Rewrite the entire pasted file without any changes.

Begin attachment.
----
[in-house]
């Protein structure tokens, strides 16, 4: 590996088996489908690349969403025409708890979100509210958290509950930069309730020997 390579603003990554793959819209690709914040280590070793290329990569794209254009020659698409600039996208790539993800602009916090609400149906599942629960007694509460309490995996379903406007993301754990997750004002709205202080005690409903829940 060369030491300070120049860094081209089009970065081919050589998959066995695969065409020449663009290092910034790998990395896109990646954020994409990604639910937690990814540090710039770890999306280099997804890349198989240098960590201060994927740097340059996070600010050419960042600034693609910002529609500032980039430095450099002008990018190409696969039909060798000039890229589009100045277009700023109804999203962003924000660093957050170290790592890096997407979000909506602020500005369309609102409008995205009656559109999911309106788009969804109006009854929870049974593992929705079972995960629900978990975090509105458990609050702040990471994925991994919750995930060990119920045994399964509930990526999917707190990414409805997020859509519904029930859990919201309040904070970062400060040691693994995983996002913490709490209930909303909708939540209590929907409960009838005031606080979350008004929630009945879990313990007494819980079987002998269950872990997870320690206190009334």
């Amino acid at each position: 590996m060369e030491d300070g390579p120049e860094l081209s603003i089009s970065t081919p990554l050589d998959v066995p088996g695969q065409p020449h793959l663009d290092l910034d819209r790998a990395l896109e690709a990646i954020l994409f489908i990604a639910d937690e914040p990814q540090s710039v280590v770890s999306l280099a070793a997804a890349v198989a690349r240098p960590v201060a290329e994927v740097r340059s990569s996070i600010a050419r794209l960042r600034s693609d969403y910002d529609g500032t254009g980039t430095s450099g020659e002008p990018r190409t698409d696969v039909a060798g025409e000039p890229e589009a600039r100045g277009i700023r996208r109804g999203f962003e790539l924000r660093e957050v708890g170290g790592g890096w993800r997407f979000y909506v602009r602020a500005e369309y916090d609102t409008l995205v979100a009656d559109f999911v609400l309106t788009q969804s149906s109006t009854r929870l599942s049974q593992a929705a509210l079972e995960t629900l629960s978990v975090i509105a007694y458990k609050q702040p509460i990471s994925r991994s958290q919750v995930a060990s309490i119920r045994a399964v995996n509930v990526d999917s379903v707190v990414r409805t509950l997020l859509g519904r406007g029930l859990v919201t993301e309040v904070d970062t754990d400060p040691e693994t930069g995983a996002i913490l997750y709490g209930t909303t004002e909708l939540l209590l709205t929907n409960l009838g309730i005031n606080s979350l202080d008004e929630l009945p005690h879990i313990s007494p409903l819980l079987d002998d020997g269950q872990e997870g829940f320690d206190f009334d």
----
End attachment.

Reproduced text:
[in-house]
């Protein structure tokens, strides 16, 4: 590996088996489908690349969403025409708890979100509210958290509950930069309730020997 390579603003990554793959819209690709914040280590070793290329990569794209254009020659698409600039996208790539993800602009916090609400149906599942629960007694509460309490995996379903406007993301754990997750004002709205202080005690409903829940 060369030491300070120049860094081209089009970065081919050589998959066995695969065409020449663009290092910034790998990395896109990646954020994409990604639910937690990814540090710039770890999306280099997804890349198989240098960590201060994927740097340059996070600010050419960042600034693609910002529609500032980039430095450099002008990018190409696969039909060798000039890229589009100045277009700023109804999203962003924000660093957050170290790592890096997407979000909506602020500005369309609102409008995205009656559109999911309106788009969804109006009854929870049974593992929705079972995960629900978990975090509105458990609050702040990471994925991994919750995930060990119920045994399964509930990526999917707190990414409805997020859509519904029930859990919201309040904070970062400060040691693994995983996002913490709490209930909303909708939540209590929907409960009838005031606080979350008004929630009945879990313990007494819980079987002998269950872990997870320690206190009334």
């Amino acid at each position: 590996m060369e030491d300070g390579p120049e860094l081209s603003i089009s970065t081919p990554l050589d998959v066995p088996g695969q065409p020449h793959l663009d290092l910034d819209r790998a990395l896109e690709a990646i954020l994409f489908i990604a639910d937690e914040p990814q540090s710039v280590v770890s999306l280099a070793a997804a890349v198989a690349r240098p960590v201060a290329e994927v740097r340059s990569s996070i600010a050419r794209l960042r600034s693609d969403y910002d529609g500032t254009g980039t430095s450099g020659e002008p990018r190409t698409d696969v039909a060798g025409e000039p890229e589009a600039r100045g277009i700023r996208r109804g999203f962003e790539l924000r660093e957050v708890g170290g790592g890096w993800r997407f979000y909506v602009r602020a500005e369309y916090d609102t409008l995205v979100a009656d559109f999911v609400l309106t788009q969804s149906s109006t009854r929870l599942s049974q593992a929705a509210l079972e995960t629900l629960s978990v975090i509105a007694y458990k609050q702040p509460i990471s994925r991994s958290q919750v995930a060990s309490i119920r045994a399964v995996n509930v990526d999917s379903v707190v990414r409805t509950l997020l859509g519904r406007g029930l859990v919201t993301e309040v904070d970062t754990d400060p040691e693994t930069g995983a996002i913490l997750y709490g209930t909303t004002e909708l939540l209590l709205t929907n409960l009838g309730i005031n606080s979350l202080d008004e929630l009945p005690h879990i313990s007494p409903l819980l079987d002998d020997g269950q872990e997870g829940f320690d206190f009334d």